The Obama administration, after governors asked for more time to make a decision, announced on Thursday that states will have an extra month to say whether they plan to operate their own health insurance exchanges. The announcement from U.S. Health and Human Services Secretary Kathleen Sebelius was in the form of a letter to the governor of each state.
Sebelius said in the letter, “While receiving a letter of intent now will help us assist states in finalizing their application, a state may submit both a letter of intent and an application to operate its own exchange by Dec. 14.”
The Omaha metro area will have two different approaches for businesses and individuals living in the area. Nebraska Governor Dave Heineman, just prior to the previously established deadline of November 16th, announced Thursday that Nebraska will not operate its own health insurance exchange because a state-run program is too expensive.
Iowa had announced its intention to form a state operated exchange in June of this year. The basis of the Iowa plan was made available through a slide presentation entitled “ Health Benefit Exchange 101”.
A web site for the Iowa exchange has been available since June. The site is incomplete at this time and states “This information exchange is designed to help Iowans research the options available to them as they search for health insurance coverage, whether in the private policy market or through some public program for themselves or for children in their family. This exchange was mandated by the passage of an Iowa law in 2010 strictly for this informational purpose. No purchase of insurance will occur through this information exchange.”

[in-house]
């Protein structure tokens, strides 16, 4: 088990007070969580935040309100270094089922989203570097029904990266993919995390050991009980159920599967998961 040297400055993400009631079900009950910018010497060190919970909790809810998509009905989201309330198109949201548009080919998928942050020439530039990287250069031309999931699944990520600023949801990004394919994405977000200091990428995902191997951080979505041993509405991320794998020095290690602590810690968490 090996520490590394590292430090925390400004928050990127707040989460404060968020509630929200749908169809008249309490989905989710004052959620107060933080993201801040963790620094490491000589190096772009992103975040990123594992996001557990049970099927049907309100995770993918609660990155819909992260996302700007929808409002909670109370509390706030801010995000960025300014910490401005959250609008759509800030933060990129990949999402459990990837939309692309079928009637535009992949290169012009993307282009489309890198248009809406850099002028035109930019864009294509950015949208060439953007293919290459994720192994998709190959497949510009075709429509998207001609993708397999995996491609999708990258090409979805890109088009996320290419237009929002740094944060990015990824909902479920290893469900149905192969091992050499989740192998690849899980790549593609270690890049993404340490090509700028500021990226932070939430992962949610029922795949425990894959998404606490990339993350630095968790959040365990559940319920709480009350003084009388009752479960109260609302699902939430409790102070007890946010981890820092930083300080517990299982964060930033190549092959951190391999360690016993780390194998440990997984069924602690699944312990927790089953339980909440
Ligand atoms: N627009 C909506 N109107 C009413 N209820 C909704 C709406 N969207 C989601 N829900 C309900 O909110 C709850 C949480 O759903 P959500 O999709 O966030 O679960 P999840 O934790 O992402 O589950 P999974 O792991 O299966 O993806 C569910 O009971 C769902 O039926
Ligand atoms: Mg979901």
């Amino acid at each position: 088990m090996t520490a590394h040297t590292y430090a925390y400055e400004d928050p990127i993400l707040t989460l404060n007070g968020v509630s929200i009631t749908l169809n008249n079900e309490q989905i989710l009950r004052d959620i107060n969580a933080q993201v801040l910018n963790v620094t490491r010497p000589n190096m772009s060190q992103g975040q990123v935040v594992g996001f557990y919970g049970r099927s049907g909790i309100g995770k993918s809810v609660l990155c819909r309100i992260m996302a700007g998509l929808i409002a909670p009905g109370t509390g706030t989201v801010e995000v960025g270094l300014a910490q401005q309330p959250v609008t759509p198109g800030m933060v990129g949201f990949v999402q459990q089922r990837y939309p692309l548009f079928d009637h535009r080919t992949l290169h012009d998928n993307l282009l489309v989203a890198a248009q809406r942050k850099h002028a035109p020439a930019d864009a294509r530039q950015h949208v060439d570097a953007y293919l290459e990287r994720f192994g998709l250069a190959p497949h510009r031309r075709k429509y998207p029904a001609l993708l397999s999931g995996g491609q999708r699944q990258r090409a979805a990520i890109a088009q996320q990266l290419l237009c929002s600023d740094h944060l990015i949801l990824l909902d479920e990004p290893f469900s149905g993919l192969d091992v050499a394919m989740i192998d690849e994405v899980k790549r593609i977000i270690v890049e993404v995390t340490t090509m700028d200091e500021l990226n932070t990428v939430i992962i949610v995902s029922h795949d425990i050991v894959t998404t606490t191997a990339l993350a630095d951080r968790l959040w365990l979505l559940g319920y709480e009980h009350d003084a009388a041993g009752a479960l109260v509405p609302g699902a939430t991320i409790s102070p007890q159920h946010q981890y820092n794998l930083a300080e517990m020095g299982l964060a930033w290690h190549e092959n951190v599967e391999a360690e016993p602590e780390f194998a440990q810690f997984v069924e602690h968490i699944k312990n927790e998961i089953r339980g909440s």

Nebraska opted for a federally run program, even though a heavy advertising campaign in Nebraska by the Nebraska Health Care Alliance asked for a state run program. The Alliance is made up of hospitals, insurance companies, and medical associations. In his announcement Heineman said creating a state exchange would have cost Nebraska taxpayers $470 million more than a federally run exchange.
Bruce Rieker, vice president of the Nebraska Hospital Association, said his group would not try to overturn the governor’s decision.
However, that does not mean that Nebraska has settled the differences over the Affordable Care Act. Omaha Sen. Jeremy Nordquist indicated that he will introduce legislation that would extend Medicaid coverage. Both Gov. Heineman and U.S. Sen. Mike Johanns (R) have opposed the expansion.
The Affordable Care Act required expansion of Medicaid. However, the U.S. Supreme Court ruled in June that the federal government cannot penalize states that refuse to participate.